Sulfur is incorporated into the amino acids cysteine and methionine as well as into small antioxidants. While soybeans are an excellent source of protein, they do not contain high levels of the sulfur-containing amino acids. Several attempts have been made to increase the levels of sulfur-containing amino acids. A commonly used approach involves expression of heterologous seed proteins rich in codons for sulfur-containing amino acids. However, the overall increase in the sulfur-containing amino acids using this approach is not nutritionally sufficient for monogastric animals. We have generated transgenic plants expressing a cytosolic O-acetylserine sulfhydrylase gene. These plants accumulate increased levels of cysteine in seeds. Thus, the prospects for increasing the sulfur-containing amino acid content of soybean appear promising. A thorough understanding of the fundamental steps regulating thiol metabolism in soybean along with the information from the soybean genome will facilitate improvement of seed protein quality.
Research continued to address the molecular genetic basis for soybean seed composition traits which enhance the nutritional aspects of the oil and protein meal. Variant alleles in genes controlling different seed composition traits were identified and used in genetic experiments to confirm their impact on the seed phenotypes. Research focused on altered fatty acid profiles in soybean oil such as the low linolenic acid trait, reduced saturates trait, high oleic acid trait, and high linolenic acid trait. In addition several soybean meal traits were investigated including reducing the anti-nutritional factors raffinose and stachyose, P34 allergen, phytate, and lipoxygenases. Different variant alleles controlling the oil, meal, or both sets of traits were assembled in different combinations to evaluate their collateral effects on seed composition.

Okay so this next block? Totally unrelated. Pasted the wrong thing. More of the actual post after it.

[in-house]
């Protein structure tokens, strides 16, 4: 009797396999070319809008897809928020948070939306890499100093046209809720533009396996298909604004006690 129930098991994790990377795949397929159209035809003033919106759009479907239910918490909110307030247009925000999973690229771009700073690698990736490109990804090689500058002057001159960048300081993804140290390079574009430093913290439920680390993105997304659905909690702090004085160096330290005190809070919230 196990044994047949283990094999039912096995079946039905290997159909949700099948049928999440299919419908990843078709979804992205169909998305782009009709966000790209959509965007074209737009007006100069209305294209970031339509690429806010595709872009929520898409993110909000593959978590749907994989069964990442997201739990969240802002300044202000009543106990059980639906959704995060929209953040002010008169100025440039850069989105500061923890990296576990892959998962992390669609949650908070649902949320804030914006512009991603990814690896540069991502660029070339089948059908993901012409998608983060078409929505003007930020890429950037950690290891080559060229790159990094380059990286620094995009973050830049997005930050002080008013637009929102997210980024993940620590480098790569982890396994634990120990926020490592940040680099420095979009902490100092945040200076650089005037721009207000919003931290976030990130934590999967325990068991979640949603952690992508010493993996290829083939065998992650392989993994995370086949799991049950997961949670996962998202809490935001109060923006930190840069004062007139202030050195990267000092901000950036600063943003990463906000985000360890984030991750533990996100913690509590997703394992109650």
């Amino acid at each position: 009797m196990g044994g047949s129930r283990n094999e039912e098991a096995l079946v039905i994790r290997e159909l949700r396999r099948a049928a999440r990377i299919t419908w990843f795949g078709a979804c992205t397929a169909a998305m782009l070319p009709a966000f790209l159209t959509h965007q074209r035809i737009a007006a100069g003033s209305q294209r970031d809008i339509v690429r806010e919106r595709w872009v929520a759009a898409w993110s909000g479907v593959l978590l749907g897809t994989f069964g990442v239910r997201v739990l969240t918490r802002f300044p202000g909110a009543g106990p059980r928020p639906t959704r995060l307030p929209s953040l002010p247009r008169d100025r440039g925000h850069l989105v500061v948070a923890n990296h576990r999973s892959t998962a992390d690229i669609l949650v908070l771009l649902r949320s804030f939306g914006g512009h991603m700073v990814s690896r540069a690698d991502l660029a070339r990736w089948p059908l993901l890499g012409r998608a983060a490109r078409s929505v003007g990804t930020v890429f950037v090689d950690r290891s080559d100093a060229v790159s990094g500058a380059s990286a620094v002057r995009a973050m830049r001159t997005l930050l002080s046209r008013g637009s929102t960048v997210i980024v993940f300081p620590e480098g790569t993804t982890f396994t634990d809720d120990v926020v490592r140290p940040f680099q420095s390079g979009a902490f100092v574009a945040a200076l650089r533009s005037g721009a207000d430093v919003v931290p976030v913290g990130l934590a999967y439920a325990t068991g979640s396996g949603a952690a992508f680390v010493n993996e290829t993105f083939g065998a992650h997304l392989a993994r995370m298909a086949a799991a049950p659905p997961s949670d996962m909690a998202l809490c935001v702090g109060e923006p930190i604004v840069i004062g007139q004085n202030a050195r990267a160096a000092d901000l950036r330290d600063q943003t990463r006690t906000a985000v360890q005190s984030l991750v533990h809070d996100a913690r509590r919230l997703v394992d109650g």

A protein believed to be important in controlling the nutritional composition of soybean seeds was isolated and studied for the first time. The gene for this protein was also isolated and studied. A method was developed for analyzing the protein in the laboratory. The chemical properties of the protein were measured and the results were compared with studies of a similar protein from different sources. Information gained from studying the protein and gene will potentially be useful in developing a biotechnology-based strategy to alter the chemical composition of soybean seeds for feed, food, and industrial applications.
Development of high oleic acid soybeans using conventional breeding techniques. Soybean oil can be improved for the nutritional value in human foods and for industrial biodiesel use through altering the fatty acid composition. Vegetable oils with high oleic acid contents are desirable for the health benefits of the monounsaturated fatty acids, which have recently made olive and canola oils very popular. High oleic acid content also dramatically improves oxidative and temperature stability of the oil, and improves cold flow properties in diesel engines. Identifying and combining mutant alleles of two soybean fatty acid desaturase genes resulted in high oleic acid-soybean oil. Scientists of the Plant Genetics Research Unit in Columbia, MO developed technology to directly select the genes conferring the desired fatty acid profile, thus accelerating the rate at which new soybean varieties containing this important trait can be made available to producers. Development of high oleic acid soybean varieties has the potential to deliver the highly desired nutritional and industrial qualities in a commodity oil. Wide adoption by the food industry is therefore likely, and will seamlessly improve the nutritional quality of the American diet and make the U.S. soybean industry more competitive.